Did you know that lead dust is more dangerous than lead paint itself? According to the Center for Disease Control, a speck of lead dust, equal to a grain of sand, is enough to poison a child. Lead dust is the most common form of lead poisoning. If you do have lead in your home, you will need a lead abatement plan. The only way to know, however, is to have lead testing done.
What is Lead Dust?
Lead dust forms when lead paint is chipped away or sanded. Most houses built before 1978, when it was banned, contain lead paint. Contrary to what most people think, a child doesn’t have to eat
paint chips to get lead poisoning. Microscopic lead dust can be released into the air by simply raising and lowering a window painted with lead paint. The friction between the painted window sash and the painted window frame grinds the paint and generates toxic lead-containing dust. Lead dust is invisible, travels through the air, and is very harmful when inhaled.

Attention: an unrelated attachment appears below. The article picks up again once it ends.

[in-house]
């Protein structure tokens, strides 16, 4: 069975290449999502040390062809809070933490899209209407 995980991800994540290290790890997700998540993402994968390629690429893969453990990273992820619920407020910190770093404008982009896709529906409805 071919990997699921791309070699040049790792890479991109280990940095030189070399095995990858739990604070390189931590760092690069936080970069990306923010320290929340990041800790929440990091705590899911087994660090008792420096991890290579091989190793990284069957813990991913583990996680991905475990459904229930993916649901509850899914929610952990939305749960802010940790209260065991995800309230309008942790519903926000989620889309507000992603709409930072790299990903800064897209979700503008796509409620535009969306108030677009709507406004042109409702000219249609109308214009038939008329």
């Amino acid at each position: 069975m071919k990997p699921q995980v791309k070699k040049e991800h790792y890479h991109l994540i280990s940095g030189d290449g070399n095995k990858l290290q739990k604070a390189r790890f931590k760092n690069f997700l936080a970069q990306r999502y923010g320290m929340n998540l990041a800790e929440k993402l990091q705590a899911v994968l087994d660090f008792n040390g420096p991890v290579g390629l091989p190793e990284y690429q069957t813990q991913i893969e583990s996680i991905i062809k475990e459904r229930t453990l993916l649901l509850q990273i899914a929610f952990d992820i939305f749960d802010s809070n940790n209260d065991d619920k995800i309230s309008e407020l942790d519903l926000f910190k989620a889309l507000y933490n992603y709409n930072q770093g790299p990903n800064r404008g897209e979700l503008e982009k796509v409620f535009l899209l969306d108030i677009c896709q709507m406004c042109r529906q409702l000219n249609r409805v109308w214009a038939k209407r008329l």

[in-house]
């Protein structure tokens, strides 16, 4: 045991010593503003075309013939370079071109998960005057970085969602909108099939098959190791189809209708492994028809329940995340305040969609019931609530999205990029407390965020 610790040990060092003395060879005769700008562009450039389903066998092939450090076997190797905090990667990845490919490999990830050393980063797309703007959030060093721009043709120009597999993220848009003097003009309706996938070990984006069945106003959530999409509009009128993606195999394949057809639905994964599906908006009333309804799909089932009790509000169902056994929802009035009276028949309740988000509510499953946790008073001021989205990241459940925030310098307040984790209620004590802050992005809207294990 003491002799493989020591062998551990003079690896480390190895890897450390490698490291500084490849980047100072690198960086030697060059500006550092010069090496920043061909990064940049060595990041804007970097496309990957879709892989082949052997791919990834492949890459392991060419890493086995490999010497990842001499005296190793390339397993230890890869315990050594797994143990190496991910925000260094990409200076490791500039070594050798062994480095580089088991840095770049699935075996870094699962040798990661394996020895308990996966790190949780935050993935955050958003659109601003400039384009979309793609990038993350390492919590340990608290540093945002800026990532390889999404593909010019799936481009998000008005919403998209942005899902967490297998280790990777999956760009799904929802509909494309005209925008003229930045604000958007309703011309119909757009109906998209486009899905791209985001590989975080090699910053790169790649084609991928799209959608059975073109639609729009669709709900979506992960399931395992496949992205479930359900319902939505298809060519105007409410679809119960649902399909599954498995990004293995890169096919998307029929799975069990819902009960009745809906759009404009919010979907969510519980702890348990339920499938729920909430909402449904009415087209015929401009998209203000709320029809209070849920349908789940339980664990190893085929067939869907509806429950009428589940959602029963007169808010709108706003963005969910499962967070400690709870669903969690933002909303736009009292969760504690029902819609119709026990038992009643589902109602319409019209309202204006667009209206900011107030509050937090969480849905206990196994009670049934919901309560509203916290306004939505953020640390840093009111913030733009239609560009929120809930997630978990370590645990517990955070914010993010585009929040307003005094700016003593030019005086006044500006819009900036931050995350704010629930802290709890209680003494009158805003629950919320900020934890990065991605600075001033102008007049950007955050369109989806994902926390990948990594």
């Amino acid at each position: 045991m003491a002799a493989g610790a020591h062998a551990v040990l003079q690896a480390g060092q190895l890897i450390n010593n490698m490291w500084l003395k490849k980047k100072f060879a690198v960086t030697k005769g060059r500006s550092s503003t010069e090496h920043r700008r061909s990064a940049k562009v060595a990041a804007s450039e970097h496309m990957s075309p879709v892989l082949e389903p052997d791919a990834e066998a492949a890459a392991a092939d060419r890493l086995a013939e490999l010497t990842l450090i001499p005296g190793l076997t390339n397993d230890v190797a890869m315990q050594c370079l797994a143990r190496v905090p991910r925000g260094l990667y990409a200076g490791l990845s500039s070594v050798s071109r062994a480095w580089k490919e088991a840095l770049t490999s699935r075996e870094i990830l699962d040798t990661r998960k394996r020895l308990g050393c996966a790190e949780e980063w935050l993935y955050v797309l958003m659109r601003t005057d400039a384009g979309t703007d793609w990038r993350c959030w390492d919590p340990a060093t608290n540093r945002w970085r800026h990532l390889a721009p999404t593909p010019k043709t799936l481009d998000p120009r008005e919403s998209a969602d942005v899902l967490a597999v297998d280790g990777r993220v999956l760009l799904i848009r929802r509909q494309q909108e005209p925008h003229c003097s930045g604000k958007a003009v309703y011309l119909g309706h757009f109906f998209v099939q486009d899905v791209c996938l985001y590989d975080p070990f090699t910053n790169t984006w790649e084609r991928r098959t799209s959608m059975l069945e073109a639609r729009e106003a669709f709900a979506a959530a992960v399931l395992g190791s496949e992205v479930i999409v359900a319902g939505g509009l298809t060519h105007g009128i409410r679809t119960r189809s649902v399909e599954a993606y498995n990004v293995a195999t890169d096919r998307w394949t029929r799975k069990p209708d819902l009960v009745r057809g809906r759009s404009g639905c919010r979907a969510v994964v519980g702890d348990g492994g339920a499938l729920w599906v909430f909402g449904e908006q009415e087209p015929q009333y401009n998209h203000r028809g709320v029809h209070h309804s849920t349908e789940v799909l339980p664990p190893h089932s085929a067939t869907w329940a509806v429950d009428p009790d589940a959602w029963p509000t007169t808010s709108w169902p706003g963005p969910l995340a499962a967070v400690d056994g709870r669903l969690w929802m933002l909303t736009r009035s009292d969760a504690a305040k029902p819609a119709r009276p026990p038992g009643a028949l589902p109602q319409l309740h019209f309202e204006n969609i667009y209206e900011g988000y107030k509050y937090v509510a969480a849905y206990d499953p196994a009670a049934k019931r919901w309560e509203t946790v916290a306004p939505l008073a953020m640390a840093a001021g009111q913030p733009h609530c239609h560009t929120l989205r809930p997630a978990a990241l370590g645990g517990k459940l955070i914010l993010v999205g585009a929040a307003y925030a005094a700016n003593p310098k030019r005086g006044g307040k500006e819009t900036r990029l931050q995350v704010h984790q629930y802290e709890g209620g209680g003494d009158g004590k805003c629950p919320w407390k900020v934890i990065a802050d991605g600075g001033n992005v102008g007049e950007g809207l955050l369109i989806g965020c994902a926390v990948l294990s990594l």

Every year, over 300,000 children under the age of six get lead poisoning. Pregnant woman and pets are also in high-risk groups. Lead poisoning causes brain damage, lower IQ, ADD, headaches, reduced neonatal weight, damage to the brain and nervous system, behavior and learning problems, slowed growth, hearing problems, headaches, and sometime seizures, coma and even death.
Before doing any work in your home, have a certified lead inspector conduct a lead test to see if you are at risk. When hiring renovators or contractors, be sure that they are EPA certified in RRP (Renovation, Repair and Painting) and provide a lead-safe work practice. Also, when cleaning lead dust on your own, be sure to follow the proper precautions.